- Probing the Structure of Hadrons
- Guest Speaker
- Kanzo Nakayama
- Thursday, March 18, 2010 4:00 pm - 5:00 pm
- Physics 202
Dr. Michael Geller will be hosting Dr. Kanzo Nakayama of the University of Georgia Department of Physics and Astronomy this week. His talk is entitled, "Probing the Structure of Hadrons."
Quantum Chromodynamics (QCD) is believed to be the correct theory of strong interactions. The basic degrees-of-freedom of QCD are the quarks which interact with each other by exchanging gluons due to ”color” charges. This is analogous to Quantum Electrodynamics (QED), the theory of electromagnetic interaction, where the electrons interact with each other by exchanging photons due to electric charges. Quarks come in three independent color states. One of the three fundamental properties of QCD is known as the confinement, which is the mechanism behind the fact that only color neutral particles are observed isolated in nature. Since quarks are colored particles, the simplest color neutral particles are composed of quark-antiquark or 3-quark configurations. The former type of particles are known as mesons and the latter as baryons; collectively, they are known as hadrons.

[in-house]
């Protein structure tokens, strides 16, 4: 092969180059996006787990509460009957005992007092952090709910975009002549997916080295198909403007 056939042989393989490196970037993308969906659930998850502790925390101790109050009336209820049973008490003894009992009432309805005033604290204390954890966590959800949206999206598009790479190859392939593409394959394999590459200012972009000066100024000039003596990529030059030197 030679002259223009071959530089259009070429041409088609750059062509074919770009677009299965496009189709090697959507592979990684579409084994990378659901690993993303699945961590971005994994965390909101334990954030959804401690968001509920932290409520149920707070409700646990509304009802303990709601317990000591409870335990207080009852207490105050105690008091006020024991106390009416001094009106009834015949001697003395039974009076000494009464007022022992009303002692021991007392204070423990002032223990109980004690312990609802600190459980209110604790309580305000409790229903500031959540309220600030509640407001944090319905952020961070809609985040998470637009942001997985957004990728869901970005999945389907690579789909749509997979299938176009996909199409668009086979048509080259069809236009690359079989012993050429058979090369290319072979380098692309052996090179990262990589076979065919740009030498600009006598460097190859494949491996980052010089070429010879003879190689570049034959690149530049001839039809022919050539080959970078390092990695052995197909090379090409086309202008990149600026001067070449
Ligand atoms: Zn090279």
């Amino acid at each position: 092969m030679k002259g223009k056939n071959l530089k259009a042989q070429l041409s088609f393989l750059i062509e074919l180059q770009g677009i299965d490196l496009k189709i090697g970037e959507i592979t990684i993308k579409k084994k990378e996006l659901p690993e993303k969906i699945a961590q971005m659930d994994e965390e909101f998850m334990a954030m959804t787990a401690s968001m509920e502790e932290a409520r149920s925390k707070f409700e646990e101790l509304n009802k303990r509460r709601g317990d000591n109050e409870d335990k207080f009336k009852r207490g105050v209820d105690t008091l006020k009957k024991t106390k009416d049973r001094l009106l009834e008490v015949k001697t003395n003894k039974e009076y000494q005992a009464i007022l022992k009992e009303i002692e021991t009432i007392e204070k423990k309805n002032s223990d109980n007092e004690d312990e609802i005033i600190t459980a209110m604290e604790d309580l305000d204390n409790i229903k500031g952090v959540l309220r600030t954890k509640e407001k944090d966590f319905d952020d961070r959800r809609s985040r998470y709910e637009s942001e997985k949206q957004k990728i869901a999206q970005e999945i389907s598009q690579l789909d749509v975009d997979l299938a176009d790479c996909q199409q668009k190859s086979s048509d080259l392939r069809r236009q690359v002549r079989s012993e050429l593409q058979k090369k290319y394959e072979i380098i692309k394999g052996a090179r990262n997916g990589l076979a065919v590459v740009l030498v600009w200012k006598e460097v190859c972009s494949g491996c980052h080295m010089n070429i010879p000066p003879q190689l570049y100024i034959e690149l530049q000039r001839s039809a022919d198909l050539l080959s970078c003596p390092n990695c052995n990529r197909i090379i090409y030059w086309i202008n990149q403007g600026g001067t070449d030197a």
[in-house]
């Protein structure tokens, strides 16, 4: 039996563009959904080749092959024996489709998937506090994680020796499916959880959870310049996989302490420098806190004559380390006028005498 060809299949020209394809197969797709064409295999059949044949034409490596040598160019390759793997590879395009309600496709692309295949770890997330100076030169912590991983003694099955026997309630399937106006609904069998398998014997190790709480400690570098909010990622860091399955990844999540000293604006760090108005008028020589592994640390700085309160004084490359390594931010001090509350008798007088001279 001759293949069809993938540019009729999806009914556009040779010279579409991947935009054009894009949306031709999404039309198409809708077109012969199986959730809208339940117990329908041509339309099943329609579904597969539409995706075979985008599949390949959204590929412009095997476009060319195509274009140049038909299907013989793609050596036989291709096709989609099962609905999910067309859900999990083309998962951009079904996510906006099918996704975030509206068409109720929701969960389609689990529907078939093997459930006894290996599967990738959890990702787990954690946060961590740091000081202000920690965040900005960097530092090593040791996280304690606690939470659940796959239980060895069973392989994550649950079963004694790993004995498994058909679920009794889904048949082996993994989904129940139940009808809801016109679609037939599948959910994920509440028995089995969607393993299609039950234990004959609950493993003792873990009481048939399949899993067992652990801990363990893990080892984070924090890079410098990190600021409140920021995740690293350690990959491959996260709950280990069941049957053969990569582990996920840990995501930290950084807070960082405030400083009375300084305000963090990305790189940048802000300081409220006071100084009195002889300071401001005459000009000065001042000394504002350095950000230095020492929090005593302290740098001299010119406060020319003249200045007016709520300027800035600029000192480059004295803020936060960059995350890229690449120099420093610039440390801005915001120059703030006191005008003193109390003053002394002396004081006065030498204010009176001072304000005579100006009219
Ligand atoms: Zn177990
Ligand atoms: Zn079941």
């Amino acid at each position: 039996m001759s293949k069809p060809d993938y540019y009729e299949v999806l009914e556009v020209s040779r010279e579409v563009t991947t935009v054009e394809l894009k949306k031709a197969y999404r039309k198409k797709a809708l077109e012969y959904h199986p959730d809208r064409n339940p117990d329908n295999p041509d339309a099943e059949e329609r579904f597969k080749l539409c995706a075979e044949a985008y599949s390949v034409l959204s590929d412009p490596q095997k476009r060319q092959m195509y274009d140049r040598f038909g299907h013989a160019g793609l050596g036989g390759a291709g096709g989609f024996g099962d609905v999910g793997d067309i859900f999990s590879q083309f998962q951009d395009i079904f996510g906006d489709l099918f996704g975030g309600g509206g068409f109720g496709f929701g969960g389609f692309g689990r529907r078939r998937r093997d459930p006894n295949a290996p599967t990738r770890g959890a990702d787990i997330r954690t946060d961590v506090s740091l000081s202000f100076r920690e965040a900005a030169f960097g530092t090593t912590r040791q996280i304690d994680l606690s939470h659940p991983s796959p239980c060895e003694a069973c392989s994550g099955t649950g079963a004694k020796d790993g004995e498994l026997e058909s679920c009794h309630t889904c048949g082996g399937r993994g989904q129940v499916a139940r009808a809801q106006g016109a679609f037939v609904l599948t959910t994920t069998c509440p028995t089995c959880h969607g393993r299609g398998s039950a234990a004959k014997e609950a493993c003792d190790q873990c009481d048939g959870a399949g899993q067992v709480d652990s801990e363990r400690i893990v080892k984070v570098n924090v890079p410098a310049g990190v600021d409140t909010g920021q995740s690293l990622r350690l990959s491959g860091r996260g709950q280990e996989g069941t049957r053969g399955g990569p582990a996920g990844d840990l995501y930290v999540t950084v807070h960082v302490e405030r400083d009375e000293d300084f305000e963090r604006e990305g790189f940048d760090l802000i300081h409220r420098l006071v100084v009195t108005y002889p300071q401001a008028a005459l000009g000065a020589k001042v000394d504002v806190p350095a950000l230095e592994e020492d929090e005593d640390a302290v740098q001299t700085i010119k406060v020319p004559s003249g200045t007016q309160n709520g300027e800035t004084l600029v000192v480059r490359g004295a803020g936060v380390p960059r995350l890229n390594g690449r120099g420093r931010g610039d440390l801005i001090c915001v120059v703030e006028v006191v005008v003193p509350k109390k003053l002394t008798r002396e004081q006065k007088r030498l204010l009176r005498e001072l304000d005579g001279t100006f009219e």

While two of the three fundamental properties of QCD are well understood, the confining mechanism of quarks which results in physically observable particles (hadrons) still awaits a full understanding. In order to obtain a deeper insight into this problem, a detailed experimental and theoretical investigation of hadron spectroscopy is imperative.
In order to extract relevant physics information from the experimental data on hadron spectroscopy taken at the major laboratories worldwide, a consistent reaction theory capable of quantitative predictions of the reaction processes induced by both electromagnetic and hadronic probes is required. In this talk, an overview of the activities at UGA in this field will be given.